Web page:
- 150 career receptions
- 2,119 career receiving yards
- Nine career touchdown receptions
- Career 18.6 receiving yards per game
Steve Kreider had a strong collegiate career at the Division II level. He played for Lehigh, where he won a national title in 1977, earning All-American honors at wide receiver for the Mountain Hawks. Despite his small school status, Cincinnati would use a sixth-round pick on Kreider in the 1979 NFL Draft.
Kreider spent his entire professional career with the Bengals, which coincided with undoubtedly the best era of Cincinnati football in the 1980s. After being used sparingly in his first two years in the league, Kreider had arguably his best professional season in 1981.
This was the same 1981 NFL season where the Bengals won the AFC for the first time. However, the Bengals would fall in Super Bowl XVI to Joe Montana and the San Francisco 49ers. That year saw Kreider haul in 37 balls for 520 yards and five touchdowns, in what was quarterback Ken Anderson’s MVP season.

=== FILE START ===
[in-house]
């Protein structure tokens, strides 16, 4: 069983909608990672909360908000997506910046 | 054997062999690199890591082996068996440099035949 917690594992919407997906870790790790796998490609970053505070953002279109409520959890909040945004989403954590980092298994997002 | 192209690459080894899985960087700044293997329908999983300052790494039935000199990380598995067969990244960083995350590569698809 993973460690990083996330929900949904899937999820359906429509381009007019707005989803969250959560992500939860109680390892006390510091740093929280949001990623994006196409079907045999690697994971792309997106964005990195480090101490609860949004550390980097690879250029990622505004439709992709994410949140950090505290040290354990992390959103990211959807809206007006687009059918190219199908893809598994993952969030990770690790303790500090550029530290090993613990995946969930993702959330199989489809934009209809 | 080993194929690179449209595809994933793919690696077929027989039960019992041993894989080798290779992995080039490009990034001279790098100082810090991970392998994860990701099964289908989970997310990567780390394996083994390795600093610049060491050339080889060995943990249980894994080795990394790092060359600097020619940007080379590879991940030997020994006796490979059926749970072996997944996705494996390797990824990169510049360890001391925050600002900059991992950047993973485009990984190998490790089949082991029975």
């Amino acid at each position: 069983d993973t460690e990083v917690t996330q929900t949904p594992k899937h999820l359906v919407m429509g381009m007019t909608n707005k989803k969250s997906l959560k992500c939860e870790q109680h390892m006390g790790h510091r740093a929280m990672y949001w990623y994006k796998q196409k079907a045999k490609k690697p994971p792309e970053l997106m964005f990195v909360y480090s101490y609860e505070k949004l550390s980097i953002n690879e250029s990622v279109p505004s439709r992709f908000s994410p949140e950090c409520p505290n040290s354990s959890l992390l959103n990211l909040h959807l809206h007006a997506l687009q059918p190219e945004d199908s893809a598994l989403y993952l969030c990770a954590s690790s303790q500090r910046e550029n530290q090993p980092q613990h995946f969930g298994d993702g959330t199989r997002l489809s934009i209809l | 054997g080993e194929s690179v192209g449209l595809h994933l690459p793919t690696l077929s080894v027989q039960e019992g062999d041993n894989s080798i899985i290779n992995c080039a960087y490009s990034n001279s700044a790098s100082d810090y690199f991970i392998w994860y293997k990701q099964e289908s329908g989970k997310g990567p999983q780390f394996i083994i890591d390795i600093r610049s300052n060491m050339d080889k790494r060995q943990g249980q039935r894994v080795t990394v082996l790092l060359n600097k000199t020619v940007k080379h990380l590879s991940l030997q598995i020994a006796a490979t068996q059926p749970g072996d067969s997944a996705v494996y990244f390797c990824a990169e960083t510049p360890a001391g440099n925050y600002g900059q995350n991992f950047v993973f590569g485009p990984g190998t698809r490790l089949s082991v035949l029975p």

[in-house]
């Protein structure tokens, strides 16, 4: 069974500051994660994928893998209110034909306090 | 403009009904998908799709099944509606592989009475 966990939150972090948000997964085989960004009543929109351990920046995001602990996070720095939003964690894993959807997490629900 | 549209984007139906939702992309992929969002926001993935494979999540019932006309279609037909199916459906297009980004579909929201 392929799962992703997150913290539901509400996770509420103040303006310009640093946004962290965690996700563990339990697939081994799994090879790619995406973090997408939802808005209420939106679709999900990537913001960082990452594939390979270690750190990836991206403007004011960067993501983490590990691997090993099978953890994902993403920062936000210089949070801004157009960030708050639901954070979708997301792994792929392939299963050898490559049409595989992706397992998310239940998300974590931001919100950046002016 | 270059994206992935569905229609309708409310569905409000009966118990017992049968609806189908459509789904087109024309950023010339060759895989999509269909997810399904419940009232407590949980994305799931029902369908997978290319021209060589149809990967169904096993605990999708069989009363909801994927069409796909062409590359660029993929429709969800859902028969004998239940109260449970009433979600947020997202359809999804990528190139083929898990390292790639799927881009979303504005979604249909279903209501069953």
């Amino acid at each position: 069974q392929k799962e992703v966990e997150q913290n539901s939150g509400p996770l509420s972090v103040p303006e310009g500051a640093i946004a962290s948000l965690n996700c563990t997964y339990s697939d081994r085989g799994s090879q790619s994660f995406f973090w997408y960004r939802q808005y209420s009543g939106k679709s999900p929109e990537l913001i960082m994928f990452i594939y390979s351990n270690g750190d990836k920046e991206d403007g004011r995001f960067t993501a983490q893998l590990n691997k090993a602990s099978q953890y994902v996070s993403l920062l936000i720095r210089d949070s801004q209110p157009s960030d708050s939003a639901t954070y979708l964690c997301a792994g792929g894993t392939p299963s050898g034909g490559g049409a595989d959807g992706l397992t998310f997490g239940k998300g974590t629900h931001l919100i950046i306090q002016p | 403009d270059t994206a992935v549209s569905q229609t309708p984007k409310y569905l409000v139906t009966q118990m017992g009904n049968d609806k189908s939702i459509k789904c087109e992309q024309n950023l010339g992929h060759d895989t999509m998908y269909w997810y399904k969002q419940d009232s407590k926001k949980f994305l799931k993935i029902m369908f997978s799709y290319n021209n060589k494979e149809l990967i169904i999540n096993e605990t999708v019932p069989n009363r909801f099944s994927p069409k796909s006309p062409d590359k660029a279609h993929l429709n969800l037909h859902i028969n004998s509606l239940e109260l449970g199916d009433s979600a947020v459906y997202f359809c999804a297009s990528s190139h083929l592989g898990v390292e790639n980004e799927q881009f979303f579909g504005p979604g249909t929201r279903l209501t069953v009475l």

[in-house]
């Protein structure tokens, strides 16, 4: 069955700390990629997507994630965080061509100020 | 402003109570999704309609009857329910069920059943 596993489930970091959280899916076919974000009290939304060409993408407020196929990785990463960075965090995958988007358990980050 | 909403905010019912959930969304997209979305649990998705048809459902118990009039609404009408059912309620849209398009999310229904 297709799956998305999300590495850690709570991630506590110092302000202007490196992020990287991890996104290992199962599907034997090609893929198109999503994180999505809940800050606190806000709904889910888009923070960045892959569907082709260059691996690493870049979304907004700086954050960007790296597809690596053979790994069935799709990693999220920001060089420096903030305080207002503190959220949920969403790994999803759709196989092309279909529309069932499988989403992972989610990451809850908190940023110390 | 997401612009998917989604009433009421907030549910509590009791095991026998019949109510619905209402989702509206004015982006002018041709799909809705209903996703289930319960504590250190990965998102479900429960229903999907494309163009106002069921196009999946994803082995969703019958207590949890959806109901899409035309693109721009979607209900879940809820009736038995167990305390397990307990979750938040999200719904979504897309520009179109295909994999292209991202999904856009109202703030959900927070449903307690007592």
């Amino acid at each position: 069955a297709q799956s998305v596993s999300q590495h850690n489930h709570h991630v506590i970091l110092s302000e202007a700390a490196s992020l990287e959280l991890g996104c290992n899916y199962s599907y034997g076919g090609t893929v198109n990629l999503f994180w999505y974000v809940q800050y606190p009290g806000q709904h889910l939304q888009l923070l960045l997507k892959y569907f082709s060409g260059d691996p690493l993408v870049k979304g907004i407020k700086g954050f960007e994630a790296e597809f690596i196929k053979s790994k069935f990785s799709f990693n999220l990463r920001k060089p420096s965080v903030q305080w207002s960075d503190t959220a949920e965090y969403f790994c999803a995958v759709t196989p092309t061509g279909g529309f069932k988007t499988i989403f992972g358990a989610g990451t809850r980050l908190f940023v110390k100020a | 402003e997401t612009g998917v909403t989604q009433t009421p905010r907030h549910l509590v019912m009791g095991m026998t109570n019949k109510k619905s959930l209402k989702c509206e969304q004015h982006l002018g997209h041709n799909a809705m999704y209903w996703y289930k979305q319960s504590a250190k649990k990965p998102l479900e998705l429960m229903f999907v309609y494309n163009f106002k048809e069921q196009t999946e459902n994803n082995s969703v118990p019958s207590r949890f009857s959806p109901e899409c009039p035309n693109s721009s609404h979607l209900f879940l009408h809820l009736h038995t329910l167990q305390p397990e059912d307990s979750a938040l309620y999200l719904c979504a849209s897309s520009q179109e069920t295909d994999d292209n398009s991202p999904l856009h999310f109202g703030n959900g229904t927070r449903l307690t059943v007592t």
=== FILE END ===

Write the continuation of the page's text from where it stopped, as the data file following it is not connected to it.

Kreider would go on to be a rotational player in the Bengals’ passing game through the 1984 NFL season. This year saw the Bengals effectively begin their quarterbacking transition from the incumbent Anderson to the former Maryland standout and second-round pick Boomer Esiason. This would correlate to Kreider’s lack of production in his last few years in the league.
After having 42 catches for 554 yards and two touchdowns in 1983, Kreider’s overall numbers would get progressively worse. He had 243 receiving yards in 1984, 184 in 1895 and 96 in his last professional season in 1986. Kreider might have been a career Bengal, but didn’t stick with the team during its second trip to the Super Bowl in 1988.
Overall, Kreider finished his NFL career with 150 receptions for 2,119 receiving yards and nine touchdowns. His 18.6 yards per game receiving is forgettable. However, Kreider’s best season in 1981 was a huge part of the prolific West Coast offense that helped Cincinnati reach the Super Bowl for the first time in franchise history.